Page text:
Disjoint-set data structure c++ implementation
Disjoint-set data structure is very useful data structure which keeps track of collection of items and its set, i.e which item belongs to which set. it is also called union-find data structure.
Here we can see four sets and its members. a set is a collection of objects. Assume 1,2,3,4,5,6,7,8,9,10,11,12 to be items. In each set the connection between items shows pair wise relation. For example in set 3 the line between 8 to 9 shows relation between 8 and 9, the relation can be interpreted as an edge of a tree. Note that the divided groups of items ( set1,set2,set3,set4) does not overlap. i.e no two or more sets have common item.
Disjoint Set Operations:
- find() – Determine which set an item belongs to.
- union() – Combine or merge two sets into a single set.
A simple array implementation of disjoint-data structure ( union-find algorithm)
Let left side tree is set A and right side tree is set B. A = { 1,2,3,5} and B = { 4,0,6}. The set A can be uniquely identified by 1 which is root of set A and same as set B can be uniquely identified by 4 which is root of set B. if we take an array of length ( total number of items ) and initially assigned each element of array to its index value, then this will represents sparse items. now if we assign ith parent’s node to its ith index then we can easily identified which elements belongs to which sets by getting its root node because root node identifies the sets. like below
int find_set(int i) { // If i is the parent of itself if( i == parent[i]) return i; else // Else if i is not the parent of itself // Then i is not the representative of its own set, // so we recursively call Find on its parent return find_set(parent[i]); }
void unite_set(int i, int j) { // Find the id (or the root nodes) for the set that includes i int u = this.Find(i), // And do the same for the set that includes j v = this.Find(j); parent[u] = parent[v]; }
Alright we have learn disjoint-set data structure simple implementation. Let us use this DS to detect cycle in connected weighted graph.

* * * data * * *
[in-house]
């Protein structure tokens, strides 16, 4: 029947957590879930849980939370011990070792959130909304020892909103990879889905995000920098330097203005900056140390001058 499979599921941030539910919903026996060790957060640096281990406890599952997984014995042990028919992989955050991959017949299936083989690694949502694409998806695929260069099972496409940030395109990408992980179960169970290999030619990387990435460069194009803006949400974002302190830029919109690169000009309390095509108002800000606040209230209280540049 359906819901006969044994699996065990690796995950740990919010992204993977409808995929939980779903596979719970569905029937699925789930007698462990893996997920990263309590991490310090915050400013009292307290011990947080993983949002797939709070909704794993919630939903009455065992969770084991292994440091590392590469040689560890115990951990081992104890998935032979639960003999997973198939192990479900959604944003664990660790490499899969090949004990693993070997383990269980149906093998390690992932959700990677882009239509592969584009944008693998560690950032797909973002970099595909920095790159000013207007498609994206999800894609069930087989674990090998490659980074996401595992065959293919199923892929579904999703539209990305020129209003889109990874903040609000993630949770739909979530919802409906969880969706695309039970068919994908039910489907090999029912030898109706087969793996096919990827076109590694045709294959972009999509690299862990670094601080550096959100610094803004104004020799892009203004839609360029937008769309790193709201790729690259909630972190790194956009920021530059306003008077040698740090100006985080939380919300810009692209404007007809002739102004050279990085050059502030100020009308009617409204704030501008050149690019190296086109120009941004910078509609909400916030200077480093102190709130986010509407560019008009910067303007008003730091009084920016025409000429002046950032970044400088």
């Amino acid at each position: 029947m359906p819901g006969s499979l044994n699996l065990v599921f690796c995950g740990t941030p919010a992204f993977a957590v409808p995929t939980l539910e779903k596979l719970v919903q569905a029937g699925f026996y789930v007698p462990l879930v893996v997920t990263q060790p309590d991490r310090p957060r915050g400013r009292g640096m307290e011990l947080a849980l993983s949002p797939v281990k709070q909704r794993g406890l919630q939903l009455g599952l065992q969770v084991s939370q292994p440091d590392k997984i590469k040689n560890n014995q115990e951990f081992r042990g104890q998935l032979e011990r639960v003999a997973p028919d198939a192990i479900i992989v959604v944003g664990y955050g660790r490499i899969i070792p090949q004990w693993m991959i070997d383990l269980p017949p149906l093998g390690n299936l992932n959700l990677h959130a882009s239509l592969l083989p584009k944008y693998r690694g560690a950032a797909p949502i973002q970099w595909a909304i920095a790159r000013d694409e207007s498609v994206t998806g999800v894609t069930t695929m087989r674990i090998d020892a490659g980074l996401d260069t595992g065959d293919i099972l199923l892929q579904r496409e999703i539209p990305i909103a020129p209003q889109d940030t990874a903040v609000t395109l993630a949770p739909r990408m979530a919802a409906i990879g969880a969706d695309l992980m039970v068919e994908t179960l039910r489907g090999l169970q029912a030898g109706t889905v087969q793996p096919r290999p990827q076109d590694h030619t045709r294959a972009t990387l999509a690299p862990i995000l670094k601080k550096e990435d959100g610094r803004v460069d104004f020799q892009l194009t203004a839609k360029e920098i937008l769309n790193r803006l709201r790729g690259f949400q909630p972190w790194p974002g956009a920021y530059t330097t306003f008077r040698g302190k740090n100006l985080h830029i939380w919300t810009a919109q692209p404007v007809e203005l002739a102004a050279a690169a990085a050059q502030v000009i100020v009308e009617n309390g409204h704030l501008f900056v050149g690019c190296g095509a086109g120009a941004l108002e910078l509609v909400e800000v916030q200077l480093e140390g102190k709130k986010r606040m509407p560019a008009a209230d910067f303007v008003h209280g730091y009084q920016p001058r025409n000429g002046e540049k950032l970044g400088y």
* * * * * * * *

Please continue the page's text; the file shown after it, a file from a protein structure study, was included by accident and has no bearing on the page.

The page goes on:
disjoint set data structure c++
#include<iostream> #include<vector> #include<algorithm> using namespace std; #define edge pair<int,int> class Graph { private: vector < pair < int, edge > >G; // graph vector < pair < int, edge > >T; // mst int *parent; int V; // number of vertices/nodes in graph public: Graph (int V); void AddEdgeAndWeight (int u, int v, int weight); int find_set (int i); void union_set (int u, int v); bool find_cycle (); }; Graph::Graph (int V) { parent = new int[V]; //i 0 1 2 3 4 5 //parent[i] 0 1 2 3 4 5 for (int i = 0; i < V; i++) parent[i] = i; G.clear (); T.clear (); } void Graph::AddEdgeAndWeight (int u, int v, int weight) { // reset graph and mst G.push_back (make_pair (weight, edge (u, v))); } int Graph::find_set (int i) { // If i is the parent of itself if (i == parent[i]) return i; else // Else if i is not the parent of itself // Then i is not the representative of his set, // so we recursively call Find on its parent return find_set (parent[i]); } void Graph::union_set (int u, int v) { parent[u] = parent[v]; } bool Graph::find_cycle () { int i, uRep, vRep; for (i = 0; i < G.size (); i++) { uRep = find_set (G[i].second.first); vRep = find_set (G[i].second.second); if (uRep != vRep) { union_set (uRep, vRep); } else if (uRep = vRep) { return true; break; } } return false; } int main () { Graph g (6); g.AddEdgeAndWeight (0, 1, 4); g.AddEdgeAndWeight (0, 2, 4); g.AddEdgeAndWeight (1, 2, 2); g.AddEdgeAndWeight (1, 0, 4); g.AddEdgeAndWeight (2, 0, 4); g.AddEdgeAndWeight (2, 1, 2); g.AddEdgeAndWeight (2, 3, 3); g.AddEdgeAndWeight (2, 5, 2); g.AddEdgeAndWeight (2, 4, 4); g.AddEdgeAndWeight (3, 2, 3); g.AddEdgeAndWeight (3, 4, 3); g.AddEdgeAndWeight (4, 2, 4); g.AddEdgeAndWeight (4, 3, 3); g.AddEdgeAndWeight (5, 2, 2); g.AddEdgeAndWeight (5, 4, 3); if (g.find_cycle ()) cout << "The graph has cycle" << endl; else cout << "The graph has no cycle" << endl; return 0; }
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